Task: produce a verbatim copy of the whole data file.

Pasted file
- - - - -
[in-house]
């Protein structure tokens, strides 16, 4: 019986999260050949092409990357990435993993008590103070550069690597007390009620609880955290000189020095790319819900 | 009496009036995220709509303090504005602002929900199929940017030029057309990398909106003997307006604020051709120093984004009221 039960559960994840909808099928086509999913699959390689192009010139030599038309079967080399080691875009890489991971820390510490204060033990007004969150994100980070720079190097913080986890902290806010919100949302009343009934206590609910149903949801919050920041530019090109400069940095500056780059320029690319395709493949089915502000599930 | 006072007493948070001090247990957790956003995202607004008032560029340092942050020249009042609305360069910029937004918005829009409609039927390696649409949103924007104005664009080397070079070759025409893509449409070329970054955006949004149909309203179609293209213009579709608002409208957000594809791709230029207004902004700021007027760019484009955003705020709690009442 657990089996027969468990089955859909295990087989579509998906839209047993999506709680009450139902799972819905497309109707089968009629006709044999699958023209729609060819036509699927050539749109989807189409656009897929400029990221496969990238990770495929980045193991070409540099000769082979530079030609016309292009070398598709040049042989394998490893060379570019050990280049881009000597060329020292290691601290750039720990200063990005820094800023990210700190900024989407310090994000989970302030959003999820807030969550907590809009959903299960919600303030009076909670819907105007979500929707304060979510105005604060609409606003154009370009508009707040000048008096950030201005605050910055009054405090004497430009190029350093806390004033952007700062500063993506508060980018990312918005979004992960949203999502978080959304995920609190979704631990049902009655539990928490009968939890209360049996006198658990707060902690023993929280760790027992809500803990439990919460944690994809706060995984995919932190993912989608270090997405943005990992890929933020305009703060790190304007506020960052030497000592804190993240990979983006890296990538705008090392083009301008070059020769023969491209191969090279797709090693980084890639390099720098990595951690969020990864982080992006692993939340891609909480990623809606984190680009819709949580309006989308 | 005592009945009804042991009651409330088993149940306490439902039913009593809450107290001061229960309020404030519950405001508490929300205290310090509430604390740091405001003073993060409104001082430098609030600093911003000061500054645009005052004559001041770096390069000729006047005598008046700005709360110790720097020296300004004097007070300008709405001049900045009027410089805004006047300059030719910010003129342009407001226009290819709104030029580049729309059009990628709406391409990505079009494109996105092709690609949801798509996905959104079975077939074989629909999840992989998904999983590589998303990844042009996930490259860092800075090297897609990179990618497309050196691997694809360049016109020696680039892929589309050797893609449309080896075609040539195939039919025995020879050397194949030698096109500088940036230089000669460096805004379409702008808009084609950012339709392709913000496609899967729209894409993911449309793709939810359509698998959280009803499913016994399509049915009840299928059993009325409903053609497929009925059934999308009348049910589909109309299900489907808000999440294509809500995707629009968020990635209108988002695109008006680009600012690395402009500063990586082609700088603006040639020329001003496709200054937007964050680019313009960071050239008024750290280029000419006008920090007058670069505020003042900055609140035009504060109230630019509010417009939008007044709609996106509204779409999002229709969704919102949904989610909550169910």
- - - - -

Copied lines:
[in-house]
């Protein structure tokens, strides 16, 4: 019986999260050949092409990357990435993993008590103070550069690597007390009620609880955290000189020095790319819900 | 009496009036995220709509303090504005602002929900199929940017030029057309990398909106003997307006604020051709120093984004009221 039960559960994840909808099928086509999913699959390689192009010139030599038309079967080399080691875009890489991971820390510490204060033990007004969150994100980070720079190097913080986890902290806010919100949302009343009934206590609910149903949801919050920041530019090109400069940095500056780059320029690319395709493949089915502000599930 | 006072007493948070001090247990957790956003995202607004008032560029340092942050020249009042609305360069910029937004918005829009409609039927390696649409949103924007104005664009080397070079070759025409893509449409070329970054955006949004149909309203179609293209213009579709608002409208957000594809791709230029207004902004700021007027760019484009955003705020709690009442 657990089996027969468990089955859909295990087989579509998906839209047993999506709680009450139902799972819905497309109707089968009629006709044999699958023209729609060819036509699927050539749109989807189409656009897929400029990221496969990238990770495929980045193991070409540099000769082979530079030609016309292009070398598709040049042989394998490893060379570019050990280049881009000597060329020292290691601290750039720990200063990005820094800023990210700190900024989407310090994000989970302030959003999820807030969550907590809009959903299960919600303030009076909670819907105007979500929707304060979510105005604060609409606003154009370009508009707040000048008096950030201005605050910055009054405090004497430009190029350093806390004033952007700062500063993506508060980018990312918005979004992960949203999502978080959304995920609190979704631990049902009655539990928490009968939890209360049996006198658990707060902690023993929280760790027992809500803990439990919460944690994809706060995984995919932190993912989608270090997405943005990992890929933020305009703060790190304007506020960052030497000592804190993240990979983006890296990538705008090392083009301008070059020769023969491209191969090279797709090693980084890639390099720098990595951690969020990864982080992006692993939340891609909480990623809606984190680009819709949580309006989308 | 005592009945009804042991009651409330088993149940306490439902039913009593809450107290001061229960309020404030519950405001508490929300205290310090509430604390740091405001003073993060409104001082430098609030600093911003000061500054645009005052004559001041770096390069000729006047005598008046700005709360110790720097020296300004004097007070300008709405001049900045009027410089805004006047300059030719910010003129342009407001226009290819709104030029580049729309059009990628709406391409990505079009494109996105092709690609949801798509996905959104079975077939074989629909999840992989998904999983590589998303990844042009996930490259860092800075090297897609990179990618497309050196691997694809360049016109020696680039892929589309050797893609449309080896075609040539195939039919025995020879050397194949030698096109500088940036230089000669460096805004379409702008808009084609950012339709392709913000496609899967729209894409993911449309793709939810359509698998959280009803499913016994399509049915009840299928059993009325409903053609497929009925059934999308009348049910589909109309299900489907808000999440294509809500995707629009968020990635209108988002695109008006680009600012690395402009500063990586082609700088603006040639020329001003496709200054937007964050680019313009960071050239008024750290280029000419006008920090007058670069505020003042900055609140035009504060109230630019509010417009939008007044709609996106509204779409999002229709969704919102949904989610909550169910």